|Nickname||America's Legendary Oval|
|Location|| 7722 West Greenfield Avenue, |
West Allis, Wisconsin , 53214
|Owner||Wisconsin Department of Natural Resources|
|Operator||Milwaukee Mile LLC|
|Former names||Wisconsin State Fair Park Speedway|
|Major events||*Indy Racing League |
ABC Supply Company A.J. Foyt 225 June 3, 2007
|Track length||1.032 miles|
|Track banking||Turns - 9.25°|
Straights - 2.5°
The Milwaukee Mile is a race track in West Allis, Wisconsin, USA. It is a mile long (1.032 mi, 1.66 km) oval track that seats about 45,000 spectators. It operated as a dirt track until 1953. The track was paved in 1954.
The Milwaukee Mile’s premier distinction is as the oldest operating motor speedway in the world, hosting at least one auto race every year since 1903. The track holds the distinction of being the only track that currently holds races for NASCAR, the Champ Car World Series, and the Indy Racing League. The track is located at the grounds for the Wisconsin State Fair. The track has held events sanctioned by major sanctioning bodies, such as the American Automobile Association, USAC, NASCAR, CART/Champ Car World Series), and the Indy Racing League. There have also been many races in regional series such as ARTGO.
Racers who have competed at the track are a Who's-Who of racing history: Barney Oldfield, Ralph DePalma, Parnelli Jones, A.J. Foyt, Al Unser, Bobby Unser, Mario Andretti, Bobby Rahal, Jim Clark, Darrell Waltrip, Alan Kulwicki, Emerson Fittipaldi, Bobby Allison, Davey Allison, Nigel Mansell, Dick Trickle, Michael Andretti, Harry Gant, and Walker Evans, as well as current NASCAR stars Dale Earnhardt, Jr., Dale Jarrett, Greg Biffle, and Kurt Busch.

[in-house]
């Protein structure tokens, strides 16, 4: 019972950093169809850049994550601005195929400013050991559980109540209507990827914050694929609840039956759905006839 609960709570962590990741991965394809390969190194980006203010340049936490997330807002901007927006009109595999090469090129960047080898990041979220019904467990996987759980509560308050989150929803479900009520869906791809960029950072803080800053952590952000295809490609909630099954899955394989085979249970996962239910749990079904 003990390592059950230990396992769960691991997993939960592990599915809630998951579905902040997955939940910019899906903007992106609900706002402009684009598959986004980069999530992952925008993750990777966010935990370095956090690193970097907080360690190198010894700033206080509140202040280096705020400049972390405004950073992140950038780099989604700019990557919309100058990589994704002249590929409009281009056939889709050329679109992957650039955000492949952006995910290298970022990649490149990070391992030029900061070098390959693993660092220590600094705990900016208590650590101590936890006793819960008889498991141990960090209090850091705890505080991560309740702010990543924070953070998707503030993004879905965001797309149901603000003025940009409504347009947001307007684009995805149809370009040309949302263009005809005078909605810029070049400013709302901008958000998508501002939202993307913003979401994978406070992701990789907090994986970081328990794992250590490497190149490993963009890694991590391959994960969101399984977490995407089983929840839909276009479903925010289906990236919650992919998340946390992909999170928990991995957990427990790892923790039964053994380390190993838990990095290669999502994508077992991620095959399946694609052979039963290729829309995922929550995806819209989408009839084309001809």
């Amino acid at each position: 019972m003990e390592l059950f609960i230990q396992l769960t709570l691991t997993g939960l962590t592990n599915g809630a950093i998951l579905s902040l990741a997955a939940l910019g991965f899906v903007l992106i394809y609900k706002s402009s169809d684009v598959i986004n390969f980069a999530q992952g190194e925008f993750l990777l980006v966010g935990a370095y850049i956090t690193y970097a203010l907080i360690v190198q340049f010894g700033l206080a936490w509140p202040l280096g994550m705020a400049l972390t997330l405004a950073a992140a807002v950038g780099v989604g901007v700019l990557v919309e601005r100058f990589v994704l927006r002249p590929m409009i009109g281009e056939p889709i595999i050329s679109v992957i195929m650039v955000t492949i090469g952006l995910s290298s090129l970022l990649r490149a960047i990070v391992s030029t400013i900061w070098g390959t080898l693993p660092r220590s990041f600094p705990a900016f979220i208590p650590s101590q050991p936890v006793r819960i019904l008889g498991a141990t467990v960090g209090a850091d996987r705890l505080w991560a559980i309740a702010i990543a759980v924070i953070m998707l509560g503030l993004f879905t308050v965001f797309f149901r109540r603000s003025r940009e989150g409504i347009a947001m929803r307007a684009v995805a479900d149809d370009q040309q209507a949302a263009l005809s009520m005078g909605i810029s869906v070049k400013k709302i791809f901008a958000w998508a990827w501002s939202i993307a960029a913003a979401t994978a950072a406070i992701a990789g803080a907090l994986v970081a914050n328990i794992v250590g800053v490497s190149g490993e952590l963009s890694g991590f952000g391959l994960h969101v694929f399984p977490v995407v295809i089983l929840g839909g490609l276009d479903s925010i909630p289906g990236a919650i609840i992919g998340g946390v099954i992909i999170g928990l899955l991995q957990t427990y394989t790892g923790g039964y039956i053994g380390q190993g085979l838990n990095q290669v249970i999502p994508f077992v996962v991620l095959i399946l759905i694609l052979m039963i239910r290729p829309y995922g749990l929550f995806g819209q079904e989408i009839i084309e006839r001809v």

|Champ Car||Time Warner Cable 225 Pres. by U.S. Bank||S. Bourdais|
|Craftsman Truck Series||Toyota Tundra Milwaukee 200||J. Benson|
|Busch Series||SBC 250||P. Menard|
|Indy Car Series||ABC Supply Company A.J. Foyt 225||T. Kanaan|
- NASCAR Busch Qualifying: Johnny Sauter, 122.595 mph (29.365 s,; 197.297 km/h), June 25, 2005.
- NASCAR Busch Race: Ron Hornaday, 105.052 mph (2 h, 26 min, 59 s; 169.065 km/h), June 26, 2004.
- Champ Car Qualifying: Patrick Carpentier, 185.500 mph (20.028 s; 298.5 km/h), 1998.
- IRL Qualifying: Sam Hornish Jr., 170.296 mph (21.456 s; 274.064 km/h), 2005.
- IRL Race: Dario Franchitti 128.272 mph (1 h, 46 min, 49 s; 206.43 km/h), 2004.
- ARCA Remax Qualifying: David Ragan, 119.936 mph (30.016 s,;), 2005.
Dirt track history
The track started out as a one-mile private horse racing track on or before 1876. In 1891, the site was purchased by the Agricultural Society of the State of Wisconsin to create a permanent site for the Wisconsin State Fair (which it still is).
The first event was held on September 11, 1903. William Jones of Chicago won a five lap speed contest, and set the first track record with a 72 second, 50 mph lap. There were 24-hour endurance races in 1907 and 1908. Louis Disbrow won the first 100 mile event in 1915, averaging 62.5 mph.
Barney Oldfield's success at The Mile helped make him a legend. He set the track record in 1905 and raised his speed in 1910 to 70.159 mph in his "Blitzen Benz". In 1911, Ralph DePalma won the first Milwaukee Mile Championship Car race a week before his Indianapolis 500 win. Oldfield made a gold car that completely enclosed the driver (called the "Golden Submarine"), and in June 1917 he beat DePalma in a series of 10 to 25 mile match races.
The first Champ Car event was held on July 17, 1933. The show was rained out. Wilbur Shaw and the other drivers convinced the track promoters to run the race the following day and the term "Rain Date" was born.
Huge new grandstands were installed in the 1930s, with seating for 14900 people. They replaced the original grandstands built in the 1914. A roof was placed over the grandstands in 1938. These grandstands stood until new aluminium grandstands were installed in September 2002.